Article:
Engage in periods of child directed play where you imitate and join into the child's activities without asking questions or initiating any demands. Follow the child's lead and allow time for the long latency of response found in some of these children.
Most people know what dyslexia is, but many don’t understand what dyspraxia is, and up to 50% of people with dyslexia also have dyspraxia, such as myself. It’s important that people are aware of dyspraxia and the impacts and positivity it can have on day to day life, many things people just simply take for granted.
Understanding where your child sits on the spectrum is a key step forward - but sadly, not always that simple, and sometimes it seems to evolve as your child moves through different life stages. www.understood.org has a short commentary on understanding the difference between dyscalculia, and dyspraxia and dyslexia.
I have had the pleasure of meeting many hugely intelligent, insightful, kind, caring, loyal, skilled other dyspraxic people and their families, who are successful, living independently, in long term relationships, who have enlightened my conversations, brought something different to the table, and whom I've often laughed until my tummy hurts when we share the quirks and funny stories which happened over the years. Quirky is good, quirky should be embraced.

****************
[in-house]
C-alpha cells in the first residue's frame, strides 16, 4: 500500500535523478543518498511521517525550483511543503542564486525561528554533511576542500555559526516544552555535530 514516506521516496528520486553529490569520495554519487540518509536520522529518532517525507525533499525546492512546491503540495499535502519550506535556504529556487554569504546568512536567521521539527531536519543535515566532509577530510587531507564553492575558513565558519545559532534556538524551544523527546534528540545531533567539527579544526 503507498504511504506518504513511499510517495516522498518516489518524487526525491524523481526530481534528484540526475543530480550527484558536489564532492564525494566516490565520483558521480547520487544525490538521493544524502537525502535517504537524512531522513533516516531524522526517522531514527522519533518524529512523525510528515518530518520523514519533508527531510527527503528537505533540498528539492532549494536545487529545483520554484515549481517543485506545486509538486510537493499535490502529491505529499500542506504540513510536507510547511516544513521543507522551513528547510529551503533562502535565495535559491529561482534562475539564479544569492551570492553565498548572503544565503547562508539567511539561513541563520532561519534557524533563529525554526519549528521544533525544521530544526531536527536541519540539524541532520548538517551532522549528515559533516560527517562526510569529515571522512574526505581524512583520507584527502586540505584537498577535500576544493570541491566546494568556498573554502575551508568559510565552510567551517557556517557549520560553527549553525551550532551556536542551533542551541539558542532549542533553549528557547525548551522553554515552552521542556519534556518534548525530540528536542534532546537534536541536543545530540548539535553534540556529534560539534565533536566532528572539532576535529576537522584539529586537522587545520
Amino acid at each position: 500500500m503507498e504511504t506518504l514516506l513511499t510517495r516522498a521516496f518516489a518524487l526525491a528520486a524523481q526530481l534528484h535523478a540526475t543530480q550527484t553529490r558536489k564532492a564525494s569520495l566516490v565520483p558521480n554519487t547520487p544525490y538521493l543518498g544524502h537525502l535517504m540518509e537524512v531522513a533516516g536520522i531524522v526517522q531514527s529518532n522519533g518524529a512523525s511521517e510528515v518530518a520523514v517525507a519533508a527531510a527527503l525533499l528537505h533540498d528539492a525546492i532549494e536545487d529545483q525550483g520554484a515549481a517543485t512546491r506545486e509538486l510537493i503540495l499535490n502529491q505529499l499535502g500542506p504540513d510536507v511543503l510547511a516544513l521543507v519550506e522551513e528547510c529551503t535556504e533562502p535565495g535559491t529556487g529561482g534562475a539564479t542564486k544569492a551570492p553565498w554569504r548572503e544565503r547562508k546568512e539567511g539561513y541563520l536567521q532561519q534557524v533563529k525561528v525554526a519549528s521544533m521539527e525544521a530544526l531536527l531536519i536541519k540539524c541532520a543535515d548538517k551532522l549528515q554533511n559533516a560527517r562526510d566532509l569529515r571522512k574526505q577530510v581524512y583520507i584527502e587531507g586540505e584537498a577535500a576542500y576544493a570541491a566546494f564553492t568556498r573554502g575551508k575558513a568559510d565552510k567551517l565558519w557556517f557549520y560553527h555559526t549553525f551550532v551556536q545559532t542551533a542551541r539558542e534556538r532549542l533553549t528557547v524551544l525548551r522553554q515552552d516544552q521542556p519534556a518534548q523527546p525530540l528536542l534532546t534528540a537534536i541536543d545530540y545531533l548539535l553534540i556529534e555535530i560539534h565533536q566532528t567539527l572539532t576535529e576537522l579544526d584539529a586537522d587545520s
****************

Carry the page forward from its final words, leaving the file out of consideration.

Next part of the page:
The symptoms of dyspraxia vary from one person to the next and may change as kids get older. If you’re concerned your child may have dyspraxia, get to know common signs among preschoolers and kids in elementary, middle and high school.
Understood.org have some great resources - and this one is brilliant because it gives parents a heads up on what they can expect from their children at different stages.
Dyspraxia is a complex disorder in which individuals lack the coordination of their motor activity, speech, assessment, body balance and movement. In these people, a variety of cognitive skills such as memory, perception, thought processes are usually disrupted, although the intelligence remains unaffected. In addition, the nervous system and the immune system suffered a major setback. Dyspraxia is widely known as Developmental Coordination Disorder. Diagnosis is done by examining the symptoms of dyspraxia.